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A war hallowed and human page 3
Sesquicentennial of the Battle of Frederickburg: Coming Together: Fredericksburg, 1862

 Re-enactors exchange a 'handshake across the wall.' Prior to battle, the soldiers had declared an informal 'truce.'
ROBERT A. MARTIN/THE FREE LANCE-STAR
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Date published: 12/9/2012

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Above all, they grumbled about how tired they were of everything connected with the war. They couldn't hate men they sat around the campfire with, smoking their tobacco, drinking their coffee, wishing they could all see their families one more time. Was that so much to ask? If they had a choice, they would all go back to their normal lives and let the politicians who talked about glory and victory and noble causes settle it for once and for all.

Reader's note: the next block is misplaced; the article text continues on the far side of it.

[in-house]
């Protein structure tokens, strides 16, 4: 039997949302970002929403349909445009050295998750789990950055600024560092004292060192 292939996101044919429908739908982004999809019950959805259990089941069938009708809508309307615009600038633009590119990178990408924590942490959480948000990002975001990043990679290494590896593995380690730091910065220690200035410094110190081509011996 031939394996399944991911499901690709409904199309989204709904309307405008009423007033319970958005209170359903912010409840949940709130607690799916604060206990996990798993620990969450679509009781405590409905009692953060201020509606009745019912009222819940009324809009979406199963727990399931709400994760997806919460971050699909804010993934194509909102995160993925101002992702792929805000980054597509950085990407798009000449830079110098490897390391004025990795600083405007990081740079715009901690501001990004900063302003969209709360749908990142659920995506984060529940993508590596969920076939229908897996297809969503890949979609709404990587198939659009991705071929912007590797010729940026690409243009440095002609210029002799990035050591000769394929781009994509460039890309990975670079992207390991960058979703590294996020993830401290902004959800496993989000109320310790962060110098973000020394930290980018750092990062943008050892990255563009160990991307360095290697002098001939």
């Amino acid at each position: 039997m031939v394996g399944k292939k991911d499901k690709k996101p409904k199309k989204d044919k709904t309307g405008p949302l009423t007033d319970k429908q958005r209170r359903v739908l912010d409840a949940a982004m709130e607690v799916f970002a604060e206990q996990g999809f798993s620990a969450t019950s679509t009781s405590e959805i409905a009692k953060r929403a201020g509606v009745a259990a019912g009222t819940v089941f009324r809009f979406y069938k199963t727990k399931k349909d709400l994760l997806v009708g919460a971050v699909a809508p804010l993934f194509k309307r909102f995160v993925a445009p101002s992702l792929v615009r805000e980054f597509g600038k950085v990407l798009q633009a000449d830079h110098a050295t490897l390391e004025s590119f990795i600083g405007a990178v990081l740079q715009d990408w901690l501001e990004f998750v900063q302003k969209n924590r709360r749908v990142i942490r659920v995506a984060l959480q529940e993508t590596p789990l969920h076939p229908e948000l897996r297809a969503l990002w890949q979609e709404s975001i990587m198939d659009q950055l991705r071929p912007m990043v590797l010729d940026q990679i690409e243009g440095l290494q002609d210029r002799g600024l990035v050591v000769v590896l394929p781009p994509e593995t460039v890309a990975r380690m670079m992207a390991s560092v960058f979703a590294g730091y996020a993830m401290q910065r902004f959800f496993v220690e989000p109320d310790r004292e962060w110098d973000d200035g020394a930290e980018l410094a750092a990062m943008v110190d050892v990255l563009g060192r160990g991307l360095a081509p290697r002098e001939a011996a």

"Let's just pick up and go," they said to each other. But they knew it was just talk. They realized they would never have any say in what happened to them; that many would never go home or see their families again. They would die trying to cross an open field, storm a stone wall, or fall in some place like Cemetery Ridge or Cold Harbor. The war would go on tomorrow and the next day and the week and month after that, and maybe even for years.

But for those fleeting moments around Fredericksburg, they could smile and joke and tell tall tales like buddies gathered around the campfire. For a brief time, they came together in peace and goodwill. Not a shot was fired, no man feared for his life, and no officer ordered them to charge up some hill against impossible odds.

Tomorrow, however, would be another day. Tomorrow they would be enemies again on opposite sides of a stone wall overlooking an open field. Tomorrow was Saturday, Dec. 13, 1862.


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THE KILLING WOULD GO ON, 'TOMORROW'

Duane Schultz taught in the psychology department at Mary Washington College in the 1960s. Since then, he has written more than two dozen books in psychology and on World War II and the Civil War, including "The Fate of War: Fredericksburg, 1862" (Westholme Publishing, 2011).